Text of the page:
For the last two months, the bus garage on Indian Town Road has been filled with a sea of yellow, but the more than 150 buses will hit the roads of Sampson County Monday morning as the start of another school year begins.
With the beginning of another school year, and the county’s 161 buses hitting the road, school and emergency officials warn motorists and riders to be cautious when around school buses, and ensure bus safety at all times.
The school buses in Sampson County cover approximately 2 million miles per school year.
According to state law, a motorist must stop and remain stopped when a school bus is displaying its mechanical stop signal or flashing red lights and the bus is stopped for the purpose of receiving or discharging passenger. The driver of the other vehicle shall not proceed to move, pass, or attempt to pass the school bus until after the mechanical stop signal has been withdrawn, the flashing red stoplights have been turned off, and the bus has started to move.
“We encourage all motorists to obey the traffic laws and stop for the stop arm and school bus,” Herb Sanderson, bus garage director said.
According to Sanderson, new state law requires bus drivers to signal to students when it is safe to cross the bus.
“Drivers will now give a signal to kids, who are crossing in the morning and afternoon, that will indicate when it’s safe to cross,” Sanderson said.
For students who are riding the bus in the morning, they are asked to wait for the bus at least 12 feet away from traffic. Students should wait for the bus to stop and the stop arm is extended, before heading towards traffic. All students should look for traffic in both directions before crossing and students should remain at least 12 feet away from a bus at all times.
In the afternoon, the process is reversed, with drivers indicating when it is safe for students to cross in front of the bus back across to the side of the street they live on.
All students in Clinton City and Sampson County will be given a copy of the new signaling law.
“We encourage all students to be on time at their stop, follow all safety rules on and off the bus and remain seated at all times while on the bus,” Sanderson said. “It’s important for parents and students to know the law.”
According to Sanderson, the state adopted the new law because of the high number of fatalities that were a result of a motorist violating the school bus law. This, he added, is a new measure the state is using to hopefully eliminate any accidents related to buses.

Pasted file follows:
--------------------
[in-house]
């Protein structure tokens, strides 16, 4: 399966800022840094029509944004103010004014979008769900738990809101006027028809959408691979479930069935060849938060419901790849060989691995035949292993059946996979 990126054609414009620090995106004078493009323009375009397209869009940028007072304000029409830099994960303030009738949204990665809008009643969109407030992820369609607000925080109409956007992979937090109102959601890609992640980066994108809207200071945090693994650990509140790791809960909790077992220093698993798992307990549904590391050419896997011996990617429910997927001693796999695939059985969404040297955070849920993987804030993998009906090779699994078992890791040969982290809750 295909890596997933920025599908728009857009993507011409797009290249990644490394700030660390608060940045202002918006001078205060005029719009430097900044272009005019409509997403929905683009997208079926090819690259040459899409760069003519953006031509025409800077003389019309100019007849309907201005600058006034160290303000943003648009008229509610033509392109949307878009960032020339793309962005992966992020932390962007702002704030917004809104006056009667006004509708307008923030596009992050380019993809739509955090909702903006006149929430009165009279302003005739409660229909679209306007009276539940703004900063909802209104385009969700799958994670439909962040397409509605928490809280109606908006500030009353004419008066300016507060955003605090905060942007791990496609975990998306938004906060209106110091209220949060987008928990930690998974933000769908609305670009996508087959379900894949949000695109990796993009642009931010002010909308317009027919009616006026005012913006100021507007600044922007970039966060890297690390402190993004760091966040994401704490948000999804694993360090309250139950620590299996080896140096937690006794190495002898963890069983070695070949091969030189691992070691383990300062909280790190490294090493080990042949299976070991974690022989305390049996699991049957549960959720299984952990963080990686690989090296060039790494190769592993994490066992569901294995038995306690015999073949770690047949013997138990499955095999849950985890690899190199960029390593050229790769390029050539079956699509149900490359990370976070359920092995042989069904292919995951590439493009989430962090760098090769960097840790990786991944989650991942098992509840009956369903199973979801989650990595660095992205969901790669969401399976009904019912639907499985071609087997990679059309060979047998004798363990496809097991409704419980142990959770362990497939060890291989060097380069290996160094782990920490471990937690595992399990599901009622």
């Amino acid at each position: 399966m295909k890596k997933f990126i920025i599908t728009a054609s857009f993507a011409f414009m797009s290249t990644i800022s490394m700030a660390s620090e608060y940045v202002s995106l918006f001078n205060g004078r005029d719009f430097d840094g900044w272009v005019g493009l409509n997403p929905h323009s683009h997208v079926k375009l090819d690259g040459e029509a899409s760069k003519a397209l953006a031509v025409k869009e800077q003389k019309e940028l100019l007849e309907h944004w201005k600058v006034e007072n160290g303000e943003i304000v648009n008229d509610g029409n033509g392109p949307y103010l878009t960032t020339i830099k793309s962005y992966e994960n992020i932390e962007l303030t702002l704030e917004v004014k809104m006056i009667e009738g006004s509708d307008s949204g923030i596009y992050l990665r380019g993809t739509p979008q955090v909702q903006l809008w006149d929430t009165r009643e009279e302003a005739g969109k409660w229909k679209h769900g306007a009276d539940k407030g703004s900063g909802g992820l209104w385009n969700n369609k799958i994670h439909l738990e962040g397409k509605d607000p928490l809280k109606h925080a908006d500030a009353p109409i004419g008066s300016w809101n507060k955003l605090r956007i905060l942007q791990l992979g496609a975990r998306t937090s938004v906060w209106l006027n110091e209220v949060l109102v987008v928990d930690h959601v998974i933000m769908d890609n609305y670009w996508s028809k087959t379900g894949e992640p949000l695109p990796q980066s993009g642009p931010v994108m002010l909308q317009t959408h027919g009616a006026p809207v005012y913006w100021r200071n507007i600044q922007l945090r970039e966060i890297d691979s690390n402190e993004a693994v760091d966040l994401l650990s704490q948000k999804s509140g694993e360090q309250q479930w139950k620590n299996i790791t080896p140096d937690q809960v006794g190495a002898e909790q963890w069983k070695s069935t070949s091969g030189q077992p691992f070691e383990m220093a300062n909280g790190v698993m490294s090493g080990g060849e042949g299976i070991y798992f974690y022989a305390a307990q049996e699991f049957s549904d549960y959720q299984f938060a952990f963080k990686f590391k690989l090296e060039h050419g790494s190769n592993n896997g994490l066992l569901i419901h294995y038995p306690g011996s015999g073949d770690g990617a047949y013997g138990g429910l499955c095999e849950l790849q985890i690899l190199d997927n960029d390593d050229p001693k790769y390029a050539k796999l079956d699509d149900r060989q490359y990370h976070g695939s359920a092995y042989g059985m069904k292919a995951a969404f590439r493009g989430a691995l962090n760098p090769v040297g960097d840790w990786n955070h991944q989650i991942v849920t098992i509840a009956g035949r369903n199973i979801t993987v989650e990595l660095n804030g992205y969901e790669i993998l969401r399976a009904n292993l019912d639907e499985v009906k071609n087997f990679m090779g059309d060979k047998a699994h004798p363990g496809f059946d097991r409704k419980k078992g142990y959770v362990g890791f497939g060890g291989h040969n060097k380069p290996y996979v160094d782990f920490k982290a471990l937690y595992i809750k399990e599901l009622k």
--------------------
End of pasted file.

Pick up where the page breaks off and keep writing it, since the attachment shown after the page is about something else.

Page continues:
Since 1999, 13 North Carolina students have been killed by passing motorists as they got on or off the school bus. One of those was a student from the Union District in Sampson County, struck and killed in 2013 when getting off the bus on U.S. 421.
With the buses hitting the roads Monday morning, Sanderson said it is important for motorist to adjust their traveling schedules to allow for slower traffic on the roads.
Highway Patrol officials say they will be looking for motorists who are violating the law and issuing citations accordingly.
“If you are identified, we will cite you for the violation,” Trooper Ricky Johnson said. “In the coming weeks, we will be following buses to monitor and make sure the students and bus drivers are as safe as possible.”
Daily, approximately 3,000-3,500 motorists violate state law and pass a stopped school bus who has their stop arm extended. Many of these, Johnson said, don’t know the law, but the majority of them are just in a hurry.
According to state law, motorists traveling on a two-lane roadway, a two-lane roadway with a center turning lane and a four-lane roadway without a median should stop in both directions when a school bus is stopped. Motorists who are traveling on a divided highway of four lanes or more with a median and a roadway of four lanes or more with a center turning lane do not have to stop when traveling in the opposite direction of the bus. All traffic following the bus must stop.
Reach Kristy D. Carter at 910-592-8137, ext. 2588. Follow us on Twitter at @SampsonInd. Like us on Facebook.